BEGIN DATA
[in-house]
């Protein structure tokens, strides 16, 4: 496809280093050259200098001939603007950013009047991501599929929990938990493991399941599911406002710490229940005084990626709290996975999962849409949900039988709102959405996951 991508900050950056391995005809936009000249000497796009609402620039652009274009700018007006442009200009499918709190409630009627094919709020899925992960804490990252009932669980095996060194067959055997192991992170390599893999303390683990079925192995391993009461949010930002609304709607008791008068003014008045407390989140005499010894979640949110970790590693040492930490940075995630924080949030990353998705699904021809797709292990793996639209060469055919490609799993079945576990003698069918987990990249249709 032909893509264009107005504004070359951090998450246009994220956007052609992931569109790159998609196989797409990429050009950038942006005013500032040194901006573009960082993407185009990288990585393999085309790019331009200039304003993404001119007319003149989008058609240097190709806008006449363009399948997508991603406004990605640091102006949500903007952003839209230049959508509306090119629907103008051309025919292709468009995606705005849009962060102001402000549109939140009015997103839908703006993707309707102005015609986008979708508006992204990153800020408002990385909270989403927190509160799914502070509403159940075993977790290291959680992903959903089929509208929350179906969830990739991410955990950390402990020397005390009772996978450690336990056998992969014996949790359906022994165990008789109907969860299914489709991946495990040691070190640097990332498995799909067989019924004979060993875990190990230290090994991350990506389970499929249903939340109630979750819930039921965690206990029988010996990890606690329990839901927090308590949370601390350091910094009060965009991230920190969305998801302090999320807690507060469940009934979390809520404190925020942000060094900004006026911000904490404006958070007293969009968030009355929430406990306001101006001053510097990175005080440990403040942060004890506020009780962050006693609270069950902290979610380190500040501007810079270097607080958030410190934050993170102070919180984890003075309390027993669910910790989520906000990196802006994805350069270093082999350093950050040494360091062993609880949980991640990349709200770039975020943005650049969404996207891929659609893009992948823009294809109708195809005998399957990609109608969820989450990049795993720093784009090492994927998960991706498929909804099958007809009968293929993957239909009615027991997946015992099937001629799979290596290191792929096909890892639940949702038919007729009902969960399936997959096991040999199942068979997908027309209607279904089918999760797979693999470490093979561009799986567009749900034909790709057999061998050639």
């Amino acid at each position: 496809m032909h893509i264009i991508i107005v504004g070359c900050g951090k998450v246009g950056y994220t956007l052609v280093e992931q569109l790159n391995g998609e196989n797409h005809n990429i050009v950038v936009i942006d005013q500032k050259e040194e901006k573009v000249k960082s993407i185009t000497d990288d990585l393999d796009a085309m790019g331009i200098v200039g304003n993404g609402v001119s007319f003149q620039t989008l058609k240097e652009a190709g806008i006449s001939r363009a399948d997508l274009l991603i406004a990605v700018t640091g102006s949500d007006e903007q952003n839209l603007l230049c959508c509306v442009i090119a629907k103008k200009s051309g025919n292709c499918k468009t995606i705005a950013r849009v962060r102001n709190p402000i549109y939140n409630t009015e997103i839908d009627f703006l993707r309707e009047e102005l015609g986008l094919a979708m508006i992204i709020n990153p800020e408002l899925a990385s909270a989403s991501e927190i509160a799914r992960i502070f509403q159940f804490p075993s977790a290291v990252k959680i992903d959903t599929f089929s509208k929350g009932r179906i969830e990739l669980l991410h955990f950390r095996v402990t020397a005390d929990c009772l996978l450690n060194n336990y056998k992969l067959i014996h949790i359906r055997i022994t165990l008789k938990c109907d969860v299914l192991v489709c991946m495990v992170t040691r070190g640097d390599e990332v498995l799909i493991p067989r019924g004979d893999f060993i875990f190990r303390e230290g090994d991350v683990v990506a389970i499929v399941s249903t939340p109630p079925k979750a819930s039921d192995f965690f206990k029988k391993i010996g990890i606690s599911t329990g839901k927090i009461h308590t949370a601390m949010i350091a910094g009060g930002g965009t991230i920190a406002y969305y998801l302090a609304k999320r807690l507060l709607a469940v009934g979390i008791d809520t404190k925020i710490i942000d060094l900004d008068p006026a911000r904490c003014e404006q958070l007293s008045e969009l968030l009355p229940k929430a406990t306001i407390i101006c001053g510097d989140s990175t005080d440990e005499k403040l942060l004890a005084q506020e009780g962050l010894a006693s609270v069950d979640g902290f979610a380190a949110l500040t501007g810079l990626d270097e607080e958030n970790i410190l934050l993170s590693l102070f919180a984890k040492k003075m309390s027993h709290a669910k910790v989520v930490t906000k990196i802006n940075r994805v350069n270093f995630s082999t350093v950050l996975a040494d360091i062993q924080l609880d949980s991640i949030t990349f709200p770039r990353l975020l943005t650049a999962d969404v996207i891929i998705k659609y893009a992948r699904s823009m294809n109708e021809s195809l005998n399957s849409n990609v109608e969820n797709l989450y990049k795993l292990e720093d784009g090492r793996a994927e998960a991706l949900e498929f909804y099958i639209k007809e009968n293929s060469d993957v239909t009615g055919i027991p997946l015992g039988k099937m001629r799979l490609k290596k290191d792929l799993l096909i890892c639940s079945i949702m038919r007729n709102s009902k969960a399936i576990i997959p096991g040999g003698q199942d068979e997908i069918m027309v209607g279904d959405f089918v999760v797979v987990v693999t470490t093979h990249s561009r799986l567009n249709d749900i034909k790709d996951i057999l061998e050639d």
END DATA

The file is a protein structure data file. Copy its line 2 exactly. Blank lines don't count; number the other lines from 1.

């Protein structure tokens, strides 16, 4: 496809280093050259200098001939603007950013009047991501599929929990938990493991399941599911406002710490229940005084990626709290996975999962849409949900039988709102959405996951 991508900050950056391995005809936009000249000497796009609402620039652009274009700018007006442009200009499918709190409630009627094919709020899925992960804490990252009932669980095996060194067959055997192991992170390599893999303390683990079925192995391993009461949010930002609304709607008791008068003014008045407390989140005499010894979640949110970790590693040492930490940075995630924080949030990353998705699904021809797709292990793996639209060469055919490609799993079945576990003698069918987990990249249709 032909893509264009107005504004070359951090998450246009994220956007052609992931569109790159998609196989797409990429050009950038942006005013500032040194901006573009960082993407185009990288990585393999085309790019331009200039304003993404001119007319003149989008058609240097190709806008006449363009399948997508991603406004990605640091102006949500903007952003839209230049959508509306090119629907103008051309025919292709468009995606705005849009962060102001402000549109939140009015997103839908703006993707309707102005015609986008979708508006992204990153800020408002990385909270989403927190509160799914502070509403159940075993977790290291959680992903959903089929509208929350179906969830990739991410955990950390402990020397005390009772996978450690336990056998992969014996949790359906022994165990008789109907969860299914489709991946495990040691070190640097990332498995799909067989019924004979060993875990190990230290090994991350990506389970499929249903939340109630979750819930039921965690206990029988010996990890606690329990839901927090308590949370601390350091910094009060965009991230920190969305998801302090999320807690507060469940009934979390809520404190925020942000060094900004006026911000904490404006958070007293969009968030009355929430406990306001101006001053510097990175005080440990403040942060004890506020009780962050006693609270069950902290979610380190500040501007810079270097607080958030410190934050993170102070919180984890003075309390027993669910910790989520906000990196802006994805350069270093082999350093950050040494360091062993609880949980991640990349709200770039975020943005650049969404996207891929659609893009992948823009294809109708195809005998399957990609109608969820989450990049795993720093784009090492994927998960991706498929909804099958007809009968293929993957239909009615027991997946015992099937001629799979290596290191792929096909890892639940949702038919007729009902969960399936997959096991040999199942068979997908027309209607279904089918999760797979693999470490093979561009799986567009749900034909790709057999061998050639």